During the early part of July 1933 an epidemic of infection of the upper respiratory tract associated with diarrhea broke out in one of the wards of the Home for Hebrew Infants. There had been no infection in the ward for the previous eight weeks. There were in the ward twenty-three children, all under 1 year of age, each in a separate, completely enclosed cubicle. Each compartment opened on a common porch on which the children spent the better part of the day. No change had been made in the nursing staff or in the aseptic technic preceding the epidemic.
On June 26 a poorly nourished child 5 months old was admitted to the ward. The examination on admission revealed no signs of infection. For the first two days the child appeared to be thriving, but on the third day it had three loose, foul-smelling stools. During the next eight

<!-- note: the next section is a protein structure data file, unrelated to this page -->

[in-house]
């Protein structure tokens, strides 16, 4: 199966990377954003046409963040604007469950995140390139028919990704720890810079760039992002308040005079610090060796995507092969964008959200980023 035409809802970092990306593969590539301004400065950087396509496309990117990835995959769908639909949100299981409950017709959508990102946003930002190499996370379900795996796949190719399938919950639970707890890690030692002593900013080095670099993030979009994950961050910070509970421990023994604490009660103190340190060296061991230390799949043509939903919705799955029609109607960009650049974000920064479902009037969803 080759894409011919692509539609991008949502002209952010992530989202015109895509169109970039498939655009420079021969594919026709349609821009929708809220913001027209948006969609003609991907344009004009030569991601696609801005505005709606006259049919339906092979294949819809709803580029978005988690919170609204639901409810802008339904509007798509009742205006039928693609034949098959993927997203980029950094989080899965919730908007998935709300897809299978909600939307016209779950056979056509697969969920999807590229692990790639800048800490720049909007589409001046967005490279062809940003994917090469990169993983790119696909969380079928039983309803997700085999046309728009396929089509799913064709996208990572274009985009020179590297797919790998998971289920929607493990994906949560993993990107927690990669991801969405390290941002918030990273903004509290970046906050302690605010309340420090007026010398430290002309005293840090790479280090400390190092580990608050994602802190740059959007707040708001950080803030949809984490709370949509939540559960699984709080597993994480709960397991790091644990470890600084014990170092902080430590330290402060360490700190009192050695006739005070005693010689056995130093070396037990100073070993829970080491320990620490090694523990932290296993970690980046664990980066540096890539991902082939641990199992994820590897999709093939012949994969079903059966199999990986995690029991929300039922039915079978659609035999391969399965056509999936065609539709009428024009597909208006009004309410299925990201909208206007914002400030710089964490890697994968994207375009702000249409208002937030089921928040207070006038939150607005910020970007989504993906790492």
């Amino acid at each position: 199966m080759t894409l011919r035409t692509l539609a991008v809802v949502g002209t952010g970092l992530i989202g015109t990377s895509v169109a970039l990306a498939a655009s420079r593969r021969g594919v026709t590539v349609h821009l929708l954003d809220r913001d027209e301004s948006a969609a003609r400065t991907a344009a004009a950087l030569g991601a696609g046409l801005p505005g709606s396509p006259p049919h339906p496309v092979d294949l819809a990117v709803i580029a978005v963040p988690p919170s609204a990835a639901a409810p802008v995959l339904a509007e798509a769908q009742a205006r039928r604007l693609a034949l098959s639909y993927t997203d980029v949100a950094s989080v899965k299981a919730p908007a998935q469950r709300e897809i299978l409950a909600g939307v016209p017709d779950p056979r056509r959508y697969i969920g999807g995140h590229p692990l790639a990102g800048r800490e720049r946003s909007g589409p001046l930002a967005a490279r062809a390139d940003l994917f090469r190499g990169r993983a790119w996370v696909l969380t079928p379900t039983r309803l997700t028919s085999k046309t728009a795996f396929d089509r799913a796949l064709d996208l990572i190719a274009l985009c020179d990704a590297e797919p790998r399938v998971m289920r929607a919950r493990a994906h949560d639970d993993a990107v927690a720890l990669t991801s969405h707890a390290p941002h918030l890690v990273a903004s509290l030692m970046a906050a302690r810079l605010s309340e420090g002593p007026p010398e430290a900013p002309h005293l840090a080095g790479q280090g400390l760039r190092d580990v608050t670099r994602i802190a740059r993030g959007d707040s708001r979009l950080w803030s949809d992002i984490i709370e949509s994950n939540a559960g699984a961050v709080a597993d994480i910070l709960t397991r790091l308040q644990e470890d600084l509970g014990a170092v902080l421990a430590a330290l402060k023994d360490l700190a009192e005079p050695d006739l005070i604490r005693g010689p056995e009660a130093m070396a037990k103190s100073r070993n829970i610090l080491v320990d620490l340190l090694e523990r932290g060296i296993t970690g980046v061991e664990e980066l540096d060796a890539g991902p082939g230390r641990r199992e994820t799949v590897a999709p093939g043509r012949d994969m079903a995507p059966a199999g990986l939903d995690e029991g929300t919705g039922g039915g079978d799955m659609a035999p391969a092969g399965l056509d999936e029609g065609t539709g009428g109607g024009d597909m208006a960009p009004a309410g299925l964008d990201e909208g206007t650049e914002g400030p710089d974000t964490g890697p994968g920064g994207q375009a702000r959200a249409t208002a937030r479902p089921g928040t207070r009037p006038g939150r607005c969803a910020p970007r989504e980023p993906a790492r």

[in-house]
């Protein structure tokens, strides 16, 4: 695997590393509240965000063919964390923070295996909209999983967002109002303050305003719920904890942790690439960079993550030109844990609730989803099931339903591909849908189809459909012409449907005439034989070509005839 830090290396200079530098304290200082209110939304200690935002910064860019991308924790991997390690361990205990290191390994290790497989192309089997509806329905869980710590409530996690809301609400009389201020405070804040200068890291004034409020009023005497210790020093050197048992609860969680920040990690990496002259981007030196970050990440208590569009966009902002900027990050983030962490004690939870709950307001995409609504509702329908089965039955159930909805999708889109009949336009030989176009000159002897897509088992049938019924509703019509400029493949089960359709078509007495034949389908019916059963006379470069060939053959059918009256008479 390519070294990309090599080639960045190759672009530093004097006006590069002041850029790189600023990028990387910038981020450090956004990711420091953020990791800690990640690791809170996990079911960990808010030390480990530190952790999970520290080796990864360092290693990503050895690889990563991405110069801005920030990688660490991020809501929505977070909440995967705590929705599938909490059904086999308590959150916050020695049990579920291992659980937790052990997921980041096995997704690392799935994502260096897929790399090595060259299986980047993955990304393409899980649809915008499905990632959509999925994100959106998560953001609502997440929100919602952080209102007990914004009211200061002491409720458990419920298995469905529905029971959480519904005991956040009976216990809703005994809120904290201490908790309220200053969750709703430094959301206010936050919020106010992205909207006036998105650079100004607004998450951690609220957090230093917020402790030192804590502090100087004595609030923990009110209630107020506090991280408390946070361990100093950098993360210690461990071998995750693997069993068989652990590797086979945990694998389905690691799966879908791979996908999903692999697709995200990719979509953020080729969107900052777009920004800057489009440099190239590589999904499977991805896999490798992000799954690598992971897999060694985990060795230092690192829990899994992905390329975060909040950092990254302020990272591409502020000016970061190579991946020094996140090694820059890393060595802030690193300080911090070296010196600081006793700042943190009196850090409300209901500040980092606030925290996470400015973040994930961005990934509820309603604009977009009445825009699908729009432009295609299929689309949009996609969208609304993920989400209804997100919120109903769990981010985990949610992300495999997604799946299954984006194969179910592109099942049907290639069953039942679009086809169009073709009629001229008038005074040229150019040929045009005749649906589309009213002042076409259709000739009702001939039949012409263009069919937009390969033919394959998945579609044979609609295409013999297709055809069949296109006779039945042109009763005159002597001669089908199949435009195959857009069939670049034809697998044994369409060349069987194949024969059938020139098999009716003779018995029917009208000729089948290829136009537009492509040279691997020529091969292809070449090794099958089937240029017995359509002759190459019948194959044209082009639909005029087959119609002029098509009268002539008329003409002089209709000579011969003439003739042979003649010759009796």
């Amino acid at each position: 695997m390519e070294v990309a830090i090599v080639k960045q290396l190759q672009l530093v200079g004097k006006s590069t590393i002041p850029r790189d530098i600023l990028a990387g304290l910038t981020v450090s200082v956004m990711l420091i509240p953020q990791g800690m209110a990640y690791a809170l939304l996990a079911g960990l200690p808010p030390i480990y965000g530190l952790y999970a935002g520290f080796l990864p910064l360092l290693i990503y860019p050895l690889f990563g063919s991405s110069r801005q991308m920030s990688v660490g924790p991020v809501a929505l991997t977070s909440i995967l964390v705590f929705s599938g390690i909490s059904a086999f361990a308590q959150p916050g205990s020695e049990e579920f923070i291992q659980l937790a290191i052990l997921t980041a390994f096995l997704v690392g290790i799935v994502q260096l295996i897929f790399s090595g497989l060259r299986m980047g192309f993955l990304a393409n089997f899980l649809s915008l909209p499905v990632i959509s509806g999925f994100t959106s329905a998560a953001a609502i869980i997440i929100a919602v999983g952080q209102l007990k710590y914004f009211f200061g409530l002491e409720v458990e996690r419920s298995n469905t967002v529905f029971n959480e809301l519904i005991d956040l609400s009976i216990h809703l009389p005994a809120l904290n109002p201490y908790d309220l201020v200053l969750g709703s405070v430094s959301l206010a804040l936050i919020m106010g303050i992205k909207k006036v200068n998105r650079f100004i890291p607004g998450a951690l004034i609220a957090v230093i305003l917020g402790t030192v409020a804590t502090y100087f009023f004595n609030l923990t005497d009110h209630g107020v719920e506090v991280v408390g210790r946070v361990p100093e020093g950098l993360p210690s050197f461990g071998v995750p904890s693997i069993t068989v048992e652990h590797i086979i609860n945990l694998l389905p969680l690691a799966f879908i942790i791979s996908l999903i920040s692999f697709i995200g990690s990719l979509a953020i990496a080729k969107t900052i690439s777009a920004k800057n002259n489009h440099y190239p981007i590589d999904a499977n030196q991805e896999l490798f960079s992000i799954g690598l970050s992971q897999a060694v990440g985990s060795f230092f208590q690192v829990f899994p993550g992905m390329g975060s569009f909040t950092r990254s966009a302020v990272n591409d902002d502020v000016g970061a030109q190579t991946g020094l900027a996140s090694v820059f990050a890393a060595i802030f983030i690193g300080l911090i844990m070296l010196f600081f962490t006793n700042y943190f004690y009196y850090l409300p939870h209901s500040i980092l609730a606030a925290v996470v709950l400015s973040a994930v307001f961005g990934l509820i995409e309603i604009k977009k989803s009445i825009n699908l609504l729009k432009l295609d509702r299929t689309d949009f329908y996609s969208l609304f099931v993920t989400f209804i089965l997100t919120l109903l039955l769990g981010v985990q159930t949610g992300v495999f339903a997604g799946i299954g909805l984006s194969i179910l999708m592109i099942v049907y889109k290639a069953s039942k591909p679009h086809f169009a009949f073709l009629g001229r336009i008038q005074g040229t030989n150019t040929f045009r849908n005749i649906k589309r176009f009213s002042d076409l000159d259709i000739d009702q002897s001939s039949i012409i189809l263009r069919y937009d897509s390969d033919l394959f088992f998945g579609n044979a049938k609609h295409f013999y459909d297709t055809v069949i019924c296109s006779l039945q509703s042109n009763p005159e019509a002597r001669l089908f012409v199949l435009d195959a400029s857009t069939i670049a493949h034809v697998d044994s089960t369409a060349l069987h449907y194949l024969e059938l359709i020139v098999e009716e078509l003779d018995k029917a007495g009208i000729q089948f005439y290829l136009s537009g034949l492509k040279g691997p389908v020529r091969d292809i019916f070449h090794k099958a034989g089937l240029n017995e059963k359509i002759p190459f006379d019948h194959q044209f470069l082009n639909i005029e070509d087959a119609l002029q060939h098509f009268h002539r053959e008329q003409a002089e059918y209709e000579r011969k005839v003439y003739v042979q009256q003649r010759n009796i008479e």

KAHN BS. RELATION BETWEEN INFECTION OF THE UPPER RESPIRATORY TRACT AND GASTRO-INTESTINAL INFECTION IN INFANTS: WITH SPECIAL REFERENCE TO THE RÔLE OF BACILLUS MORGANI I. Am J Dis Child. 1935;49(4):939–951. doi:https://doi.org/10.1001/archpedi.1935.01970040107014
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